How to Respond to ROV Requests: Updated Guidance

Shot of concentrated young appraiser working at computer in the office, responding to ROV requests

Appraisers have been dealing with Reconsideration of Value (ROV) requests from clients for decades. However, in the past couple of years, the industry has experienced a significant increase in the number of ROV requests as well as the sources of the requests. This appears to be due, in large part, to the unprecedented upward price trending in virtually all real estate markets around the country and the challenges appraisers face when developing opinions of current most probable market values.

With that historic perspective in mind, an update to guidance recommendations on how to respond to reconsideration of value requests appears timely for several reasons, the first being the increasing number of ROVs appraisers are receiving. Additionally, recent developments within the industry suggest that the volume of ROVs is likely to increase, not decrease, moving forward.

Livestream & Classroom CE Courses: Learn best practices for responding to ROV requests in our Live Webinar: “Responding to a Reconsideration of Value (ROV)” — starting with the first livestream session on Wednesday, Oct. 26 from 2-5 pm Central Time. Florida Appraisers: We’re offering two in-person classroom sessions on Sept. 20 in Ft Meyers, Florida, and Oct. 19 in Tallahassee, Florida.

Note: The following guidance does not address the Department of Veteran Affairs (VA) Tidewater Appraisal Process. Valuations for the VA are completed by VA panel appraisers required to comply with VA guidelines, which include the Tidewater Appraisal Process.  However, because this has been a successful protocol within VA valuation, it is worth reviewing the requirements and what is applicable to conventional GSE (Fannie Mae/Freddie Mac) appraisal assignments. It is also important to note that even though the name refers to value, an ROV request is not limited to questioning the value conclusion of an appraisal report. An ROV is basically an appraisal dispute that can also be used to request correction of errors found in an appraisal report or supplement information within an appraisal report to enable the intended user(s) to better understand the report.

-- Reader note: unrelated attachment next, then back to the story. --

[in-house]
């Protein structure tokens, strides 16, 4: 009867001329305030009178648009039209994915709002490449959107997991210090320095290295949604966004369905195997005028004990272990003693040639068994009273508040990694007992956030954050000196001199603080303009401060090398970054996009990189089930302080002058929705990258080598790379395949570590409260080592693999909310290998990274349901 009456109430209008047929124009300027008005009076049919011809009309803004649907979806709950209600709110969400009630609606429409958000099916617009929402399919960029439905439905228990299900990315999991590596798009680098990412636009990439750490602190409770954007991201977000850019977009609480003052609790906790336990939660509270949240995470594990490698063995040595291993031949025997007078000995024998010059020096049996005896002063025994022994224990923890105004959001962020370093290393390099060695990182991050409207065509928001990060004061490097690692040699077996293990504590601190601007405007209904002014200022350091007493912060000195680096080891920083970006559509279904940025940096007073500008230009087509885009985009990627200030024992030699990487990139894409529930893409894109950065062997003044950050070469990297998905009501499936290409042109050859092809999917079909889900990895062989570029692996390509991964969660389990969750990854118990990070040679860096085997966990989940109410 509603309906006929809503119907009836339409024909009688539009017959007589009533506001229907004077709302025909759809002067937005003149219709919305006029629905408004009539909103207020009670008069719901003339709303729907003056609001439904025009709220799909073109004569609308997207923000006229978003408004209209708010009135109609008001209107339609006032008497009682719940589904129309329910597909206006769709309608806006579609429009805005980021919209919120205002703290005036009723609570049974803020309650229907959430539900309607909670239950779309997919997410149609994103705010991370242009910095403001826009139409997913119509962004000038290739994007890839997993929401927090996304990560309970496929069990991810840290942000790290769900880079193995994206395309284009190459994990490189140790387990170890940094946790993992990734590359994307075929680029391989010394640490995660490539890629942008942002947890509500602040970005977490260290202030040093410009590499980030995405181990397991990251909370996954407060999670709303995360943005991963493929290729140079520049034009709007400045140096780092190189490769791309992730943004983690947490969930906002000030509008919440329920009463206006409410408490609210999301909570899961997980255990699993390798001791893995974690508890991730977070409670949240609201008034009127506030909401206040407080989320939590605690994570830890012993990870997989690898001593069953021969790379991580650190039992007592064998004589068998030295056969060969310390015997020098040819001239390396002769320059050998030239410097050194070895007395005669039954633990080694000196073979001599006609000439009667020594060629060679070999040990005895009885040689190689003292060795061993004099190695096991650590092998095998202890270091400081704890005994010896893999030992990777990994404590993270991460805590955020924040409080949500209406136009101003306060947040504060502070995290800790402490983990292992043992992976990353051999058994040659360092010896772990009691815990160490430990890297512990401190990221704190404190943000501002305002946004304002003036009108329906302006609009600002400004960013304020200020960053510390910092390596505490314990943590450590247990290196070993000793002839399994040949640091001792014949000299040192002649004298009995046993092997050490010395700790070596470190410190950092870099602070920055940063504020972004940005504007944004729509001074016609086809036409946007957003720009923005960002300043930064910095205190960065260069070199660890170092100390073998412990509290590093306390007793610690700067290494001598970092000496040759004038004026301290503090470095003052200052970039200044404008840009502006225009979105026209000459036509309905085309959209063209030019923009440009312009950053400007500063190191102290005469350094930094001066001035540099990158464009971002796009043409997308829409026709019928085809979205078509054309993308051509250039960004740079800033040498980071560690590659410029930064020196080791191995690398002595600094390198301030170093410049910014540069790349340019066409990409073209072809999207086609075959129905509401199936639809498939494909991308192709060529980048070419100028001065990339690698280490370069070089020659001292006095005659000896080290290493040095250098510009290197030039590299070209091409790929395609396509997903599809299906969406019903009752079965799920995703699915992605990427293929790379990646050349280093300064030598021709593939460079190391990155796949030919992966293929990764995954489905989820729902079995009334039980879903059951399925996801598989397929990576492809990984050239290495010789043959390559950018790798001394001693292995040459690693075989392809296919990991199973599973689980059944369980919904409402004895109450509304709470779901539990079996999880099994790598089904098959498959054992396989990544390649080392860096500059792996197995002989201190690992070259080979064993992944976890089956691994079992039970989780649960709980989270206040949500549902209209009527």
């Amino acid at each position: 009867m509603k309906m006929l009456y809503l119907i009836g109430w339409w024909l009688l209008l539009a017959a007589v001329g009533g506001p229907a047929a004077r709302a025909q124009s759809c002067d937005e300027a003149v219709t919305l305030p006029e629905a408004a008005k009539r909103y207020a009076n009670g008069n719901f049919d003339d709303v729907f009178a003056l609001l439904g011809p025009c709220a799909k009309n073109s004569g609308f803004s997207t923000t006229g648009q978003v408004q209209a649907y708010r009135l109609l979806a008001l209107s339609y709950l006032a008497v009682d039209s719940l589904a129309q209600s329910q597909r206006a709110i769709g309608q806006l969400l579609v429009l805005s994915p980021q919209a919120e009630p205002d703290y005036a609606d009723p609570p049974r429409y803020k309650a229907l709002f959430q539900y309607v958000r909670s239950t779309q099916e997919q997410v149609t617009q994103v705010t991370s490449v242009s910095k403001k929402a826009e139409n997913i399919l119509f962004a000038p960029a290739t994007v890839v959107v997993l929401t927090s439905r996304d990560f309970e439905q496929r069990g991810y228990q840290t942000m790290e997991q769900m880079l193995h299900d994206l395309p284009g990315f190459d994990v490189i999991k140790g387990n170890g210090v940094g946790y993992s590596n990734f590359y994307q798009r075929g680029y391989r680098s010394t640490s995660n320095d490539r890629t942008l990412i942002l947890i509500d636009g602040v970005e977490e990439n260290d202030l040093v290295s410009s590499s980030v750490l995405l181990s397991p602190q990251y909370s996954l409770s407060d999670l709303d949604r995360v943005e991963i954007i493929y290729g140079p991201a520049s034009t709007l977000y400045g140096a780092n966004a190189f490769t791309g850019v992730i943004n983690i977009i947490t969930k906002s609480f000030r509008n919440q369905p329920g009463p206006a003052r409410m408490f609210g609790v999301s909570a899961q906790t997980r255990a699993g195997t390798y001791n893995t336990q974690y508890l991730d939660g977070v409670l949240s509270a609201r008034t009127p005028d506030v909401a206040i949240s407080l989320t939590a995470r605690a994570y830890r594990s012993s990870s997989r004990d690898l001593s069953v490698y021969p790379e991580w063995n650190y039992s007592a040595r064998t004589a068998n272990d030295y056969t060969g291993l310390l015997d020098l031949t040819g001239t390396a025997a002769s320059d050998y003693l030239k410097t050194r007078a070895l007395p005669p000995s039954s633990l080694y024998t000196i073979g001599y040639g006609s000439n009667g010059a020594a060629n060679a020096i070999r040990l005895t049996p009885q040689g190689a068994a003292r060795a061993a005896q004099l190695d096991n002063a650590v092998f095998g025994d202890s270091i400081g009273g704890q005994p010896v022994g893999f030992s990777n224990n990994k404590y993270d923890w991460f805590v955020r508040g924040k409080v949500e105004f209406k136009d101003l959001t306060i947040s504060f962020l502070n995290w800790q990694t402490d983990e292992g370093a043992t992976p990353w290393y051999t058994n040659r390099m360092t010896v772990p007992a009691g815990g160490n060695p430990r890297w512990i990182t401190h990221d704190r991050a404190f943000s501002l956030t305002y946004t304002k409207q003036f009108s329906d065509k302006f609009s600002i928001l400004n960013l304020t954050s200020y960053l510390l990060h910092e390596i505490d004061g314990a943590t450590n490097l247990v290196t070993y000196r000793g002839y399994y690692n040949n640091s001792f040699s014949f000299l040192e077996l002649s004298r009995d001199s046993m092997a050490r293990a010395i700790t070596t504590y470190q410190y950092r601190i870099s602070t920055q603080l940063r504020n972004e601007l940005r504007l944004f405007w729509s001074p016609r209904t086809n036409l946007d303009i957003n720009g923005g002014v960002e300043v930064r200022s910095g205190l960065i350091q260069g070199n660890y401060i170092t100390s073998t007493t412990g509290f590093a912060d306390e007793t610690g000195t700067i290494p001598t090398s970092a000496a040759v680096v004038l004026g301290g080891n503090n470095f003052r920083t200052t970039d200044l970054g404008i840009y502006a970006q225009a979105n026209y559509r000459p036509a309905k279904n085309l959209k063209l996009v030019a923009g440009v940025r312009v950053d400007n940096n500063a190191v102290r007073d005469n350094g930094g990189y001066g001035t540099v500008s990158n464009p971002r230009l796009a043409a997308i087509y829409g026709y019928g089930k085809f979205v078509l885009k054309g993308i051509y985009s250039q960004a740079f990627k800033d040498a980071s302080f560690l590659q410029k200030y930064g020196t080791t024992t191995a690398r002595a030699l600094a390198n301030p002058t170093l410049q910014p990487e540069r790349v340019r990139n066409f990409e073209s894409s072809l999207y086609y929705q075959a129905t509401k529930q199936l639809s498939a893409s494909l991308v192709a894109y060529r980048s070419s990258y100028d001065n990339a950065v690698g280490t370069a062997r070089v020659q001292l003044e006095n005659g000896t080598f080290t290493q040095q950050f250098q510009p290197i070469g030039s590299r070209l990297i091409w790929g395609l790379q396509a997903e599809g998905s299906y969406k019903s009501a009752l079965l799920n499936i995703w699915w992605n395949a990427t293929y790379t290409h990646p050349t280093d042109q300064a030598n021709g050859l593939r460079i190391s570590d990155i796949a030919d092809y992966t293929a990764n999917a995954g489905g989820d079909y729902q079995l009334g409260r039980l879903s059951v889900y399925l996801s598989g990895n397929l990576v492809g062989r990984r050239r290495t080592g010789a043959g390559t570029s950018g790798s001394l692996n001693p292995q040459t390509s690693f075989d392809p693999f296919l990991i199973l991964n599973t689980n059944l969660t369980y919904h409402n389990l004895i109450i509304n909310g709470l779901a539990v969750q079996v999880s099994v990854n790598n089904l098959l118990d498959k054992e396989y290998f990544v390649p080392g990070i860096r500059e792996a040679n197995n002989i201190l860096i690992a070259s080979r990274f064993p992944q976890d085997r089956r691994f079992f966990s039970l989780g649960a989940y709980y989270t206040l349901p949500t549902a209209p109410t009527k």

Suggested protocols for responding to ROV requests

When you receive an ROV request, some recommended steps to take include:

1. Maintain USPAP compliance

Confirm the ROV request came from your client, either directly or through the client’s AMC, acting as an agent for the client, or other party designated as an agent by the client. The importance of this cannot be overstated. Appraisers are still required to comply with USPAP when responding to an ROV request, including the confidential nature of assignment results. The USPAP Ethics Rule, Confidentiality section states that an appraiser must not disclose (1) confidential information; or (2) assignment results to anyone other than the client or parties specifically authorized by the client.

2. Identify ROV content to determine next steps

Once you’ve confirmed your ability to respond to the ROV request and comply with USPAP confidentiality requirements, take the time to analyze the content of the ROV to determine what specifically is being requested of you (the appraiser) and what level of information will be needed to respond to the requestor of the ROV.